By Anna Merlan
By Albert Samaha
By Tessa Stuart
By Anna Merlan
By Roy Edroso
By Carolyn Hughes
By Chuck Strouse
By Albert Samaha
Less than 10 hours after the announcement of his endorsement by health care workers union leader Dennis Rivera, Governor George Pataki stepped into a midtown hotel ballroom to the resounding cheers of officials from organized labor's most liberal wing.
The event was the annual dinner of the Labor Research Association, a nonprofit pro-union group once strongly connected to the left, which advises Rivera and other labor leaders. LRA executive director Greg Tarpinian rose to introduce Pataki, the night's keynote speaker.
"He is a man who stands tallor even tallerin the great tradition of another trailblazing Republican, Abraham Lincoln," Tarpinian told the crowd. He read several quotes from the Great Emancipator on the subject of working people, including Lincoln's dictum that "To secure to each Laborer the whole product of his Labor is the most worthy object of any government." Pataki, Tarpinian summed up, was nothing less than "the leader of the Lincoln wing of his party."
Over the top? Certainly. But in an election year in which other traditionally pro-Democrat unions are expected to follow Rivera's lead in endorsing the Republican incumbent, such pretzel-twisting ideological defenses become crucial for the labor defectors. The day after the dinner, Pataki's campaign announced it was hiring Tarpinian as a consultant to coordinate labor support and run get-out-the-vote activities. Just last May, Tarpinian wrote a $1000 check to Pataki challenger Andrew Cuomo.
Other such reversals are to be expected in the near future. "We can no longer say that labor is beholden to one political party," Tarpinian said.
Rivera's union, 1199/SEIU, now the state's largest, with 210,000 members, is a case in point. It provided the ground troops for liberal Democrats Mario Cuomo, David Dinkins, and Fernando Ferrer, to name just three candidates it backed. It has long prided itself as the union with a social conscience, and its leaders have allied themselves with civil rights causes from the days of Dr. Martin Luther King to Amadou Diallo.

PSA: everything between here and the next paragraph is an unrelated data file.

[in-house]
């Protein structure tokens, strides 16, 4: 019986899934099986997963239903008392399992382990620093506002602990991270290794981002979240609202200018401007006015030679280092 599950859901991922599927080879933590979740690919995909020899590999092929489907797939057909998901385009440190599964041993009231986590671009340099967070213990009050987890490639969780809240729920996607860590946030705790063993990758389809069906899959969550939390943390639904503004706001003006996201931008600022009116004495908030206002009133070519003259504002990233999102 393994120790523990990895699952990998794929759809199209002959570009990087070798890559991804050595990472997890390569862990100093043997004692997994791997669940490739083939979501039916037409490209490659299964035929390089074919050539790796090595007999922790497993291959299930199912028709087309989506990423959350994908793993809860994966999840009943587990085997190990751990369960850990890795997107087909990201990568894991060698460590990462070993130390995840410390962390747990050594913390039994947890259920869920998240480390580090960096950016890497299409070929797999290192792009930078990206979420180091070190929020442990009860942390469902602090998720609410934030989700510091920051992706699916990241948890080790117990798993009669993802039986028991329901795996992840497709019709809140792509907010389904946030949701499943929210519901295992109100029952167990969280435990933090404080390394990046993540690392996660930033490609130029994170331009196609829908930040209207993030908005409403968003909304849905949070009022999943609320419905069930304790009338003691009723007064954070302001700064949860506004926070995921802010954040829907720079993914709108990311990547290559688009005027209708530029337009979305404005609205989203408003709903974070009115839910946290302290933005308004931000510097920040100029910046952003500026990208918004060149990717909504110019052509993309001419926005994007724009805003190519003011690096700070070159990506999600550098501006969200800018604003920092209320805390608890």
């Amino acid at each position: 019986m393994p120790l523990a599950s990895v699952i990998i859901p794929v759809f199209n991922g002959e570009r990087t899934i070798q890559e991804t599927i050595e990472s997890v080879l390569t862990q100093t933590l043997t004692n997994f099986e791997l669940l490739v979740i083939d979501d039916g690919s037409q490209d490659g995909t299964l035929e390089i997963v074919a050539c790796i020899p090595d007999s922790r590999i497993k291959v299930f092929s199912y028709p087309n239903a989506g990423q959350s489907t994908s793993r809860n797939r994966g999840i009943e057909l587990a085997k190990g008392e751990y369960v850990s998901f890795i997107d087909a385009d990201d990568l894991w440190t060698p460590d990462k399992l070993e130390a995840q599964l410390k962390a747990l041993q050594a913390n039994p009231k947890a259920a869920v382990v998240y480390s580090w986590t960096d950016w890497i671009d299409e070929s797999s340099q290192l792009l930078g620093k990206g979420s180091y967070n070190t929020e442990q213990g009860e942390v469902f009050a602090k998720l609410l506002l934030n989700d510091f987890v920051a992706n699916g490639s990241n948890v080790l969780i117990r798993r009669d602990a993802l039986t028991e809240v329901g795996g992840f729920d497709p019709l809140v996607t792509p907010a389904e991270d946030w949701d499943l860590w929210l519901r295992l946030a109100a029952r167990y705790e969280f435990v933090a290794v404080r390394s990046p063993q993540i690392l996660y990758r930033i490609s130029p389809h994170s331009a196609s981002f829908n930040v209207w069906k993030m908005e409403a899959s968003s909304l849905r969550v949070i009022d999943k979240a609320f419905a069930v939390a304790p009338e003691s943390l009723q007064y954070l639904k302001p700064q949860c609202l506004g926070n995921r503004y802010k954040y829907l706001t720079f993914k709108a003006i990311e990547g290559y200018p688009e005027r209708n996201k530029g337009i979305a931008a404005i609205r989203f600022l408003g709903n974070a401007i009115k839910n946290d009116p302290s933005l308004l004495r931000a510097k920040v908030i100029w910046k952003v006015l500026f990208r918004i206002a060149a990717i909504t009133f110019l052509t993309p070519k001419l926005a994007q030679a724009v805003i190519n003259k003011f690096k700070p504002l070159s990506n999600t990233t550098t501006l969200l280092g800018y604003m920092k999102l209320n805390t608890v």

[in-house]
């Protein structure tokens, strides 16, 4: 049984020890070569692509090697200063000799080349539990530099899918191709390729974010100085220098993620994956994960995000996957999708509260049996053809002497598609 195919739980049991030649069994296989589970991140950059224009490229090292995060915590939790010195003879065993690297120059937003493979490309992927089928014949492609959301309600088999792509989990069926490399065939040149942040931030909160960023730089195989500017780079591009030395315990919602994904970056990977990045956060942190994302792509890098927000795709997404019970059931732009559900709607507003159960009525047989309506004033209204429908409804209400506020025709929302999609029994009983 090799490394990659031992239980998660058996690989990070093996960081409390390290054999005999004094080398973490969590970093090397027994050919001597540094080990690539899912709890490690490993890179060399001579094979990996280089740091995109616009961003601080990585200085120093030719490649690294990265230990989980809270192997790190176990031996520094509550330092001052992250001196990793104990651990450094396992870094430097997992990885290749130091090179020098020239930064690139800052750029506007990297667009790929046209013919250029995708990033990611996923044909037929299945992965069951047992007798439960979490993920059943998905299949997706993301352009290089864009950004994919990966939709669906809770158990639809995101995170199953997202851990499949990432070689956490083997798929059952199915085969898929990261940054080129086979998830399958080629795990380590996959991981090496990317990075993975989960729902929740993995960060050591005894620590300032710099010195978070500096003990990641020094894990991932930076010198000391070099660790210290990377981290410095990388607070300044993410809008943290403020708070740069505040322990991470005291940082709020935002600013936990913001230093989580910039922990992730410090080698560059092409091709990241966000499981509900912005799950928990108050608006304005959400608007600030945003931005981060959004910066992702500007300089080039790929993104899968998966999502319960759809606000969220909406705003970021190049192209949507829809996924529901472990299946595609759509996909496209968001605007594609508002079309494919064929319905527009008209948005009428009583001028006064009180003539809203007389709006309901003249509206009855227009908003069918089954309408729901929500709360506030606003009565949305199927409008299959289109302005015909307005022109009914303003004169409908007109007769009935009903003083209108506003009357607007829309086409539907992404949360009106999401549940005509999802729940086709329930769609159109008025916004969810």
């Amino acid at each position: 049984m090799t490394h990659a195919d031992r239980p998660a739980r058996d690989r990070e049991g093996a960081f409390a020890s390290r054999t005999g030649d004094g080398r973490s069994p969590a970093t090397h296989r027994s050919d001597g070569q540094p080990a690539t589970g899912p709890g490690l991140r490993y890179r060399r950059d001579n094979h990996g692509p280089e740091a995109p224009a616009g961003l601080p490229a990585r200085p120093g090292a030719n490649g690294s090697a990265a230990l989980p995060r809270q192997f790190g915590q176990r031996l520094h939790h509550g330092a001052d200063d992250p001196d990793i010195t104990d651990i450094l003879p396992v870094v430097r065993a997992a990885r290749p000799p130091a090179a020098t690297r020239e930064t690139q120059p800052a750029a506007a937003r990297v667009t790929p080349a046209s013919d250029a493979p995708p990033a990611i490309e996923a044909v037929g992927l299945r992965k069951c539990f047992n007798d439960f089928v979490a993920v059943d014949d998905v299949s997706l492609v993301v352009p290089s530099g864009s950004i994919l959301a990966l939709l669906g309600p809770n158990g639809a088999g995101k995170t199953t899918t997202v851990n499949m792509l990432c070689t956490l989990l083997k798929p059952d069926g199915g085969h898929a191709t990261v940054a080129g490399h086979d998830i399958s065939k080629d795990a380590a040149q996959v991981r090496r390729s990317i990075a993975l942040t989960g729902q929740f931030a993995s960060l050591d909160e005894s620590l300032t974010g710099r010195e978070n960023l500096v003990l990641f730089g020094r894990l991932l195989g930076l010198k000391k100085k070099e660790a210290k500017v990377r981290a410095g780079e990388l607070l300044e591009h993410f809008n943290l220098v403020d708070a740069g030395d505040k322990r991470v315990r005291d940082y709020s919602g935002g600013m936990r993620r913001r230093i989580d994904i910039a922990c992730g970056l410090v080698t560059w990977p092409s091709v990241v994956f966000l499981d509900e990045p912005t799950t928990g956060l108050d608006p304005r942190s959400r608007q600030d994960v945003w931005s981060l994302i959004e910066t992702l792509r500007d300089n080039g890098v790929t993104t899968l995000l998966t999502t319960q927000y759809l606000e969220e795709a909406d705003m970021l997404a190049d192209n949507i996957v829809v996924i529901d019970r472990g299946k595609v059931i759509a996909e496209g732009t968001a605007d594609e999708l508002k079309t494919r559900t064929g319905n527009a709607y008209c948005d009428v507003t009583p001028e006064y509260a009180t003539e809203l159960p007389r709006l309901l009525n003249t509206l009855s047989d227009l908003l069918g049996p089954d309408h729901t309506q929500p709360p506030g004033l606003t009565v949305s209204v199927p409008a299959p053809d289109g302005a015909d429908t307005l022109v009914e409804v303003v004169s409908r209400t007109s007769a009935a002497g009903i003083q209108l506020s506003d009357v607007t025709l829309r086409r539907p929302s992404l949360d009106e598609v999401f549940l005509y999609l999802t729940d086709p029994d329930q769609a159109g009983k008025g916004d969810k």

But in a masterful display of political maneuvering, Rivera pushed Pataki in 1996 to create additional state health insurance for poor families. When the governor obligingly raided a new $1 billion state health fund this January to provide wage hikes for Rivera's members (see "Blue Cross Hijacked," Voice, February 19), the endorsement became a foregone conclusion.
Nor is Rivera alone.
In this month's edition of Hotel Voice, the official publication of the hotel workers union, Local 6 leader Peter Ward had this to say: "Governor Pataki has done more for working families than any Democratic governor in the country." And this: "We don't care if someone is a Democrat or a Republican. What we care about is whether they will act on our behalf and on behalf of working families. Governor Pataki has proved that he is willing to do exactly that."
What Ward is talking about is Pataki's decision to sign legislation last year that allowed the union the right to organize workers at new Native American-owned casinos once they are built in the Catskills and elsewhere in the state. Pataki backed a measure that gives unions the right to be recognized once they sign up a majority of workers, a tactic known as "card check" agreements. Employers loathe such union shortcuts to recognition, preferring long, drawn-out battles and endless court challenges that can hamstring organizing drives for years. Pataki has done nothing to curb the behavior of other anti-union employers. But expect the governor to win the backing of the hotel workers next month.
Teamsters locals won't be far behind.
"I will wind up with Pataki," said Dan Kane Sr., leader of Teamsters Local 111 and the New York representative of national Teamsters chief Jim Hoffa, who has been actively courted by another Republican, George W. Bush.